Degree Name



Political Science


Family, Home, and Social Sciences

Publication Date



repression, China, minorities, Xinjiang, Tibet, genocide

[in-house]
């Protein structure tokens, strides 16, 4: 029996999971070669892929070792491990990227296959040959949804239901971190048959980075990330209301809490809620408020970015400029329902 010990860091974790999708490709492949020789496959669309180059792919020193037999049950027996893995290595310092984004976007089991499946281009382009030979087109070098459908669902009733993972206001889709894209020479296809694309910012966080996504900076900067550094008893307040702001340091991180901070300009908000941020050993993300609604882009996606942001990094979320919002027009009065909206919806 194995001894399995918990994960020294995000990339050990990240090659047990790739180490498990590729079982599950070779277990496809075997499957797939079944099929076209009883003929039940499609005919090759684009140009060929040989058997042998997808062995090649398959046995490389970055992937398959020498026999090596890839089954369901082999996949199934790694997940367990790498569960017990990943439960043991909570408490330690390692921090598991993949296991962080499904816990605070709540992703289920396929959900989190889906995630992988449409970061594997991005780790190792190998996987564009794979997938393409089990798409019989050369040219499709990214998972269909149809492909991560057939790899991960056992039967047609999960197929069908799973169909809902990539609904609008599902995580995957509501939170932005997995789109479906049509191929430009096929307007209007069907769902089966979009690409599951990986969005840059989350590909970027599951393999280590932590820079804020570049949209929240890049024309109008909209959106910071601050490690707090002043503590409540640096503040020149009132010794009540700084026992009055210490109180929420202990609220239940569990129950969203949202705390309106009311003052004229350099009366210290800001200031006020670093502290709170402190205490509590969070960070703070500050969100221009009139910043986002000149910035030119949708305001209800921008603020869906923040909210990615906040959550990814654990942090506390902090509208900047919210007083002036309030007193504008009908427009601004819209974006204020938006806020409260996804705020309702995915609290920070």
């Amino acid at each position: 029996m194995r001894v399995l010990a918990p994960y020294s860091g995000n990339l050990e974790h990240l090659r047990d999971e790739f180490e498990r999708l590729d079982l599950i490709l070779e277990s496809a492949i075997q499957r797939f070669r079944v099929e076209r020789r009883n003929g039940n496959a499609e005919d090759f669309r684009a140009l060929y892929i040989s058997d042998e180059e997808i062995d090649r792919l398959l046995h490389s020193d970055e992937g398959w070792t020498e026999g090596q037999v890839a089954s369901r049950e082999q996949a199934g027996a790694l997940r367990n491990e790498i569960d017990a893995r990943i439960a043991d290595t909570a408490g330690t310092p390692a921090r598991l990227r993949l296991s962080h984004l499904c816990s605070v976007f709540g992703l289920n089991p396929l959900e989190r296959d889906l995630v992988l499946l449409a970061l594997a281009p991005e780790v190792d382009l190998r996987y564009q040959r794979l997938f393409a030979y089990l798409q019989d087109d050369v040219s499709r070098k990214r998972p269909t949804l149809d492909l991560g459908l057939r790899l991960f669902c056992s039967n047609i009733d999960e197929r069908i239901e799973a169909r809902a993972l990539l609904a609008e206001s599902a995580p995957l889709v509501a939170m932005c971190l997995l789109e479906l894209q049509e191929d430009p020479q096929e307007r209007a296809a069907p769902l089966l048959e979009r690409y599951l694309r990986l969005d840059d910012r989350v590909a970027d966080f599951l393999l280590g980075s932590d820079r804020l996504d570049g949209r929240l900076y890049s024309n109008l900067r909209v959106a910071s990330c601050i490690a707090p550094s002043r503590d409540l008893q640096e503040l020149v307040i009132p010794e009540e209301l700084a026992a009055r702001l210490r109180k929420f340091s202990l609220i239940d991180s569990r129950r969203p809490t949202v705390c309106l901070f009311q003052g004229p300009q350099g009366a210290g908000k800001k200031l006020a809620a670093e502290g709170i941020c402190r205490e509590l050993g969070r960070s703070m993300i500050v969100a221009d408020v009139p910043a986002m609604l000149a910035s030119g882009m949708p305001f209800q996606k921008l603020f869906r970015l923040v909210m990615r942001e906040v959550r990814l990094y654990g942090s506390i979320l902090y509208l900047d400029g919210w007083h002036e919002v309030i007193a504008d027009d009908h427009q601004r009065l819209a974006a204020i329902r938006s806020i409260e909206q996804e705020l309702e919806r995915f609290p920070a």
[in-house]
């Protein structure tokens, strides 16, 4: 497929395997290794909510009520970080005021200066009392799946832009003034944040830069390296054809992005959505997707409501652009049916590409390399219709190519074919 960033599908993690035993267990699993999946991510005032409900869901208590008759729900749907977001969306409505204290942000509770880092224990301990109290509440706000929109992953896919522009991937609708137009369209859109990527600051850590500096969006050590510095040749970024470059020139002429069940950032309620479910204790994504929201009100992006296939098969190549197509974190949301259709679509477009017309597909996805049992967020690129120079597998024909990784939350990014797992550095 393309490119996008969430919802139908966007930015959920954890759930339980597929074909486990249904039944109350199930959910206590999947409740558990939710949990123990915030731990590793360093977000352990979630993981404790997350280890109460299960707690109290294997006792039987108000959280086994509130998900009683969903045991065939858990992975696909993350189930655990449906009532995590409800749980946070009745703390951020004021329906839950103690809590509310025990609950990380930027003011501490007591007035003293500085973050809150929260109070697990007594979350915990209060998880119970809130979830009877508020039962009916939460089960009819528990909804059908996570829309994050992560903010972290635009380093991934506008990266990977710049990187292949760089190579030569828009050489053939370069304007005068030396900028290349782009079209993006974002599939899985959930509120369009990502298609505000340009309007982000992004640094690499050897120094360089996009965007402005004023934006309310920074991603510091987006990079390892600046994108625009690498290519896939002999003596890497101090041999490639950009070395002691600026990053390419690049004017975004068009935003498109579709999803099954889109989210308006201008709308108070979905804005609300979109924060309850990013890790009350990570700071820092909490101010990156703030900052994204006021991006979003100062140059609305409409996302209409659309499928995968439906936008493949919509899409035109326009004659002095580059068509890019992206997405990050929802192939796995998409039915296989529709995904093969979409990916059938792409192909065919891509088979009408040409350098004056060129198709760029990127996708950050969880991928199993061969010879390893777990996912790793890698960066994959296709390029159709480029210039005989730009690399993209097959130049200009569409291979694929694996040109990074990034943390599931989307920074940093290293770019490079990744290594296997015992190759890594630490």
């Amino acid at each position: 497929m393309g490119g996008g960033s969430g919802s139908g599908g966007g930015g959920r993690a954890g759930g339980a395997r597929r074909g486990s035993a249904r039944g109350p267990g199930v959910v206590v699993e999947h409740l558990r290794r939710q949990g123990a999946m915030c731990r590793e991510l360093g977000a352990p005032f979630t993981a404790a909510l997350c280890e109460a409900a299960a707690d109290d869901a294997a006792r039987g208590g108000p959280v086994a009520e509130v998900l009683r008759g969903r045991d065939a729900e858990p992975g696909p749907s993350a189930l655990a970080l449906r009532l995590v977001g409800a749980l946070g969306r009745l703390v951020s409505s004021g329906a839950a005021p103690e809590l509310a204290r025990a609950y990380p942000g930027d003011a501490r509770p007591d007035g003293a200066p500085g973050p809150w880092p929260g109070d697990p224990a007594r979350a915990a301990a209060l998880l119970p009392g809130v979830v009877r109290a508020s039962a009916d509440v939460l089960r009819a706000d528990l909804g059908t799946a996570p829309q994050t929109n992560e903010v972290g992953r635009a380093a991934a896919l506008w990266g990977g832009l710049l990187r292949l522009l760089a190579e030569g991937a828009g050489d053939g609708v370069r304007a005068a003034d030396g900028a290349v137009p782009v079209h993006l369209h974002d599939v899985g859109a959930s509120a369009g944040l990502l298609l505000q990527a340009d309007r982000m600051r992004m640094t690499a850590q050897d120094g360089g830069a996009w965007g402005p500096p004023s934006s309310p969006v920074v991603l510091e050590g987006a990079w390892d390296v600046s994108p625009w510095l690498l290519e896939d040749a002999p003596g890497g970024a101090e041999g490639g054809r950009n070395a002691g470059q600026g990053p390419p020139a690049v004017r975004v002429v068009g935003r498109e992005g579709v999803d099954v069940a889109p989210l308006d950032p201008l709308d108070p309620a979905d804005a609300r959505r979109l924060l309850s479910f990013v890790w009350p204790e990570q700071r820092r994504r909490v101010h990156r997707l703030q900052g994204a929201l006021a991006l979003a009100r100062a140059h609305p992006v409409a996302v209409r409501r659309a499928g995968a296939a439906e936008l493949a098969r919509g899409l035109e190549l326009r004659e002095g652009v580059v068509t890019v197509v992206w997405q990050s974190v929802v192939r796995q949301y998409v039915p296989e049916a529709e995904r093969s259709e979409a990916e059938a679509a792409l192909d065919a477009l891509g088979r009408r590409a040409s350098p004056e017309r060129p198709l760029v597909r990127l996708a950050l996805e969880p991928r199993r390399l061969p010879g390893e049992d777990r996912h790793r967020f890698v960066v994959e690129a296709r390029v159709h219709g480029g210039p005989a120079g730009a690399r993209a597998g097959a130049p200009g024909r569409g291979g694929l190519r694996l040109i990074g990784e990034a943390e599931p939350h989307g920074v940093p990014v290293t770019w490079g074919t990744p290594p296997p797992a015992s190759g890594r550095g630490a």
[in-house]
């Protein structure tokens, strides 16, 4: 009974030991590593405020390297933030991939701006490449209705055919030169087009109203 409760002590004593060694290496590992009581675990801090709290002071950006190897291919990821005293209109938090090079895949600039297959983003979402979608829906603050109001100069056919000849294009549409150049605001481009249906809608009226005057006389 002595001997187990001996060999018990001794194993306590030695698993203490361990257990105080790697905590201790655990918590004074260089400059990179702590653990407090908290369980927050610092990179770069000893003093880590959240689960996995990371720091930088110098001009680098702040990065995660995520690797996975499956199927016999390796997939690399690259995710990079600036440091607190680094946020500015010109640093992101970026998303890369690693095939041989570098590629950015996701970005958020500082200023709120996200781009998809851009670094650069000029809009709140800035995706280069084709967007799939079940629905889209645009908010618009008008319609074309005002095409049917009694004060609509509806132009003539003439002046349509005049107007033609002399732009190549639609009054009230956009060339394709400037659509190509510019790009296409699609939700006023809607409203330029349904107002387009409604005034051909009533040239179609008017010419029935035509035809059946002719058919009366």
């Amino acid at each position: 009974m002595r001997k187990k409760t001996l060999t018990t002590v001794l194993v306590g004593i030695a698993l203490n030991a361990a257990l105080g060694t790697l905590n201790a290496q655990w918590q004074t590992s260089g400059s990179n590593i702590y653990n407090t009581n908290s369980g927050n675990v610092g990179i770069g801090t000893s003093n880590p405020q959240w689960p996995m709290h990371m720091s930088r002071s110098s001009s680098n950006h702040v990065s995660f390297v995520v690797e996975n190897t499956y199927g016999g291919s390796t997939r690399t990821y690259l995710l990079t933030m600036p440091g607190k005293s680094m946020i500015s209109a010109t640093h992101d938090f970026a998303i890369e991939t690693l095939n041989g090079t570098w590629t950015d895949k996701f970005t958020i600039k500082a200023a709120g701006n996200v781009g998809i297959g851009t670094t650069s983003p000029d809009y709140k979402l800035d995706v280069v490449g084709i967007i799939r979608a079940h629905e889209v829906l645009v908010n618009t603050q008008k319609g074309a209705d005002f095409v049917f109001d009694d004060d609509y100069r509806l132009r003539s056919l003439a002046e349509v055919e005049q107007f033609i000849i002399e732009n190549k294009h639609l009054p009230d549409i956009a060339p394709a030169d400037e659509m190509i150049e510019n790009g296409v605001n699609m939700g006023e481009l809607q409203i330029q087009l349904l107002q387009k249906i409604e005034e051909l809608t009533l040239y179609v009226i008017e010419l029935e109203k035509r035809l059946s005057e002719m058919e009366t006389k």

While Xinjiang suffers genocide and Tibet has experienced human rights abuses for years from the Communist Party of China (CPC), government abuses in Xinjiang are far more severe, even though the regions represent similar (low) levels of separatist, terrorist violence. To understand this variation in the CPC’s treatment of its western ethnic minorities, I theorize that the actions in Xinjiang must be tied to regime survival, which in China is tied to performance. The CPC’s performance has been lacking in providing power for its urban population, which makes up its most important base of legitimacy. According to my theory, educated, urban Chinese have given up substantial freedoms in exchange for the government’s efforts to provide them with social services and basic resources, like electricity. This kind of social contract is predicated on the performance of the CPC. If the CPC’s performance in providing these services and resources is poor, the regime’s legitimacy is at risk. I present a most similar case study comparing Xinjiang and Tibet to understand the possible threats the CPC might see in those regions that would justify the costly, ongoing repression in those regions. Since the abuses in Xinjiang are far more severe and costly for the CPC to carry out, regime concerns about unrest in that region can be assumed to be higher. I analyze two different explanations for regime concerns. The first is the CPC’s stated pretext for the repression— terrorism. I find that the terrorism threat in both regions is overblown, and the government is using it more as a pretext for its actions. The second explanation centers on the costs of unrest to the regime, proxied by energy resources in the regions. I find that energy resources explain the variation in repression between these two regions, while terrorism cannot. In this thesis, I argue that the CPC has pursued genocide and industrialized repression in Xinjiang because of that region’s abundant and easily extractable energy resources that form an important contribution to China’s energy systems, while Tibet lacks these. In addition, I find that the CPC’s accounts of terrorism in Xinjiang are exaggerated to provide a convenient pretext for its treatments of the Uyghurs.